Owner-manager Robert Klaus shows his commitment to sustainable, regional fare from the likes of Fraser Valley and Lake Louise by filling colorful plates on the dark wood tables spotting Lava Dining and Lounge. Locally sourced ensembles, such as roasted Fraser Valley free-range chicken breast with mushroom and sage bread pudding or braised Canadian lamb shank, earned the eatery the title "Best New Restaurant Outside Vancouver" from Straight.com's 2011 Golden Plate awards. In the kitchen, the eatery's prized chef sears duck and decks plates with seasonal veggies as servers complement the menu with an evolving selection of British Columbia wines and house cocktails. During clement weather, Robert's team situates patrons on the lush patio where lofty greenery, flowers, and table umbrellas shield diners from roving stegosauruses. Inside, servers scuttle across matte wood floors framed by muted orange walls and pass plates to tables flanked by black leather chairs.
Cold Stone’s ice cream, made in-store daily, inhabits a quantum flux between soft-serve and traditional ice cream, with a rich, creamy texture that whispers tales of its super-premium quality as it glides over taste buds. Ice-cream voyeurs can create their own ice-creamplosion from old favourites or unheard of delights ($2.89–$4.59 with two mix-ins), eliciting taste tests of dozens of silky flavours such as cake batter, cotton candy, and piñata. Each ice-cream creation generously welcomes up to two of the shop's dozens of mix-ins as traditional as Oreo cookies and chopped nuts or as quirky as pie crust. Those willing to bequeath the invention of creamy concoctions to the professionals can try a Cold Stone Signature creation, such as the almond-studded and caramel-slathered Coffee Lovers Only or the Peanut Butter Cup Perfection with Reese's peanut-butter cups, fudge, and a side of endorphins ($3.99–$5.75). Once concoctions are chosen and perfected, they're scooped cold into freshly made waffle cones or bowls.
White-water raft down the Thompson River and you’ll likely encounter a famous rock formation dubbed The Frog—the inspiration behind Todd and Shari Pratt’s eatery, The Frogstone Grill. Just as the boulder's unique shape has stood the test of time, the Pratt's wanted to create a reliable and unique restaurant, distinguished by memorable dishes. And with a menu of Mexican, Italian, and Southwest-inspired contemporary fare, they've managed to do just that.
An open kitchen showcases the chefs' flair for culinary invention, giving patrons front-row seats to watch as they pull homemade breads and margarita pizzas fresh from the brick oven, and brush slow-smoked ribs with cranberry barbecue sauce. To the delight of their late-rising customers, the kitchen team makes breakfast until 3 p.m. on weekends, serving up generous helpings of blueberry-mango french toast and sizzling steak skillets. The kitchen staff also happily serves up gluten-free options throughout the day. Guests who aren't seated near the action still get a show of their own, thanks to guacamole made tableside from fresh avocados, cilantro, and jalapenos. And while patrons dine, they can also enjoy the eatery's aquatic-themed decor, including frog statues, fish tanks, and even the arcade classic Frogger.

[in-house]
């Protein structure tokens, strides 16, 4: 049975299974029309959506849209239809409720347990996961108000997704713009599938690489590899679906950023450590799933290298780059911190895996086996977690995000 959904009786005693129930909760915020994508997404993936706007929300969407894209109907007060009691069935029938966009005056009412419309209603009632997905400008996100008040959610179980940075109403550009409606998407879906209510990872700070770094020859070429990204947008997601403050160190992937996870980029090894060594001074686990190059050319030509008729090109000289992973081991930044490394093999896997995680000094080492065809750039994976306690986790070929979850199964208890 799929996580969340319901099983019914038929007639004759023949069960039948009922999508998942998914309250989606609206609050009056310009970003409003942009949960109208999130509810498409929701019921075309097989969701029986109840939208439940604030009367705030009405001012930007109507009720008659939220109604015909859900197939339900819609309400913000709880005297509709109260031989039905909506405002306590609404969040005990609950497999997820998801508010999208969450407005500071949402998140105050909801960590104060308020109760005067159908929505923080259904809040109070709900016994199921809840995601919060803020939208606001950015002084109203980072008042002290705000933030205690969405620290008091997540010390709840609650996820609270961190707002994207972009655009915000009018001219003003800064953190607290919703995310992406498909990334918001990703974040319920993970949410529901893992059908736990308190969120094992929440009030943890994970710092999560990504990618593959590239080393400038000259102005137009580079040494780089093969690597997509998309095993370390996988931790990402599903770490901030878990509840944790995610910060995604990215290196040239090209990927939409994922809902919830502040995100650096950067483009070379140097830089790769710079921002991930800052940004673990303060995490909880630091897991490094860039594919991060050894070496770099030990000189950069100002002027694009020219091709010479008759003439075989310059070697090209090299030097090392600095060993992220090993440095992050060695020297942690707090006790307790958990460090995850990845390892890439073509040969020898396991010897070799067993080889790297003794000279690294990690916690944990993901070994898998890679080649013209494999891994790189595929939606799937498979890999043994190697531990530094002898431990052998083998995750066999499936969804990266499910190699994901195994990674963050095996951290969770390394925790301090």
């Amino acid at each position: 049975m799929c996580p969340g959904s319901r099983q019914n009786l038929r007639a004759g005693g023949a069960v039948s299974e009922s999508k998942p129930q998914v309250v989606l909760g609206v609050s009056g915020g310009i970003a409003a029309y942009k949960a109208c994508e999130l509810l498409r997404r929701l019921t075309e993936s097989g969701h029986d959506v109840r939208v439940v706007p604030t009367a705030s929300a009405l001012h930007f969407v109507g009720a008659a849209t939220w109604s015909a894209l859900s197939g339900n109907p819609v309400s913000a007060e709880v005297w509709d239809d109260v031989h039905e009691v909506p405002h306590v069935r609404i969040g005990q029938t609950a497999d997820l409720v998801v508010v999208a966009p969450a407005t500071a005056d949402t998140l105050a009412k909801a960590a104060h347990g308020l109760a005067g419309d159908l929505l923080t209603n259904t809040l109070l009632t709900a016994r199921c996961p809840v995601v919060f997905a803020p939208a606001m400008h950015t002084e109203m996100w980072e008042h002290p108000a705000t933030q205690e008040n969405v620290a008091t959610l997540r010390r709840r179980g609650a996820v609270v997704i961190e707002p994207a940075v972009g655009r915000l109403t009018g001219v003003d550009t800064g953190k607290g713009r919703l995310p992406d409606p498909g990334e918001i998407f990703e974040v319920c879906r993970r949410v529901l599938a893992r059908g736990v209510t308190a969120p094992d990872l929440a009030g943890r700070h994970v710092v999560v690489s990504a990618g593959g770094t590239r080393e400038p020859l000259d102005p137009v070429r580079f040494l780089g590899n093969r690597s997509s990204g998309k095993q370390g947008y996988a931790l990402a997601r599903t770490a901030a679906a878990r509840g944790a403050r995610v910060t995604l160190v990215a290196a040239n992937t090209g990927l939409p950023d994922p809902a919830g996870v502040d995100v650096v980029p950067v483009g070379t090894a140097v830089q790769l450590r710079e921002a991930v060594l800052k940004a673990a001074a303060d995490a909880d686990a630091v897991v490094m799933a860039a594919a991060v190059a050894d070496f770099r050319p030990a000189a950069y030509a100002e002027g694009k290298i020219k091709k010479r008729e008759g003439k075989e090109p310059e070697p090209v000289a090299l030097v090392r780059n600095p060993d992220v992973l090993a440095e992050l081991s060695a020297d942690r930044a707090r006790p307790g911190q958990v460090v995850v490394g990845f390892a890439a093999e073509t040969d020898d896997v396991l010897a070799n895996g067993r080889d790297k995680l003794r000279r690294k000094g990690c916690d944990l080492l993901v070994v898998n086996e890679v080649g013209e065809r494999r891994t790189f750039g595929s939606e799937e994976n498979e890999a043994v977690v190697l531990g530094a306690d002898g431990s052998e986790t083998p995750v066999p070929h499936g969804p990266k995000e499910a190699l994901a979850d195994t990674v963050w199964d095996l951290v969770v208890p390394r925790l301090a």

At three locations across Vancouver, Samz Neighbourhood Pub invites patrons to hobnob with friends and enjoy a menu of classic pub favourites. As TVs broadcast UFC events and Vancouver Canucks’ slumber parties, cooks dish up everything from fish ’n’ chips and chorizo mac ’n’ cheese to pierogies stuffed with cheese and potato. Among more than a dozen burgers and sandwiches, the salmon burger—stacked with tartar sauce, pickles, and onion—stands out as an uncommon option.
Il Corsaro transports the flavours of Northern Italy onto sun-tinged menus for both lunch and dinner. The mixed antipasto for two ($13.95 for lunch, $17.95 for dinner) samples sun-dried tomatoes, artichoke hearts, prosciutto and salami, bocconcini cheese, and olives for a motley medley paralleled only by the original cast of Degrassi. Lunch crams gustatory explosions into midday fare such as the meatball panini ($7.95) and the vegetariano frittata ($9.95). Dinner entrees highlight veal variations, including the house specialty veal saltimbocca, layering veal with prosciutto and mozzarella, sautéed in liquefied Mediterranean sunbeams and a garlic-white-wine sauce ($16.95 for lunch, $19.95 for dinner). The wine list surveys Italian selections ($5.95+/glass, $21.95+/bottle), as well as classic martinis ($7.25).
A healthier pizza. It may seem like a hefty challenge, but so far, Freshslice has been so successful with the idea that the business has grown to include more than 60 locations. Another part of what makes their pizzas special is their specialty Feast Pizzas that come piled high with toppings. The Super Hawaiian Feast is sweet and savory with bacon, ham and pineapple, and the Garlic Lover Feast features a classic sausage and mushroom pairing. You can also design your own pizza from scratch, choosing between regular or thin crust and picking a sauce from zesty tomato, creamy white garlic, or pesto. Freshslice also offers delivery as well as pre-assembled take-n’-bake pizzas, so diners can cook their meals at home or see what it’s like to toss a pizza with the toppings already on it.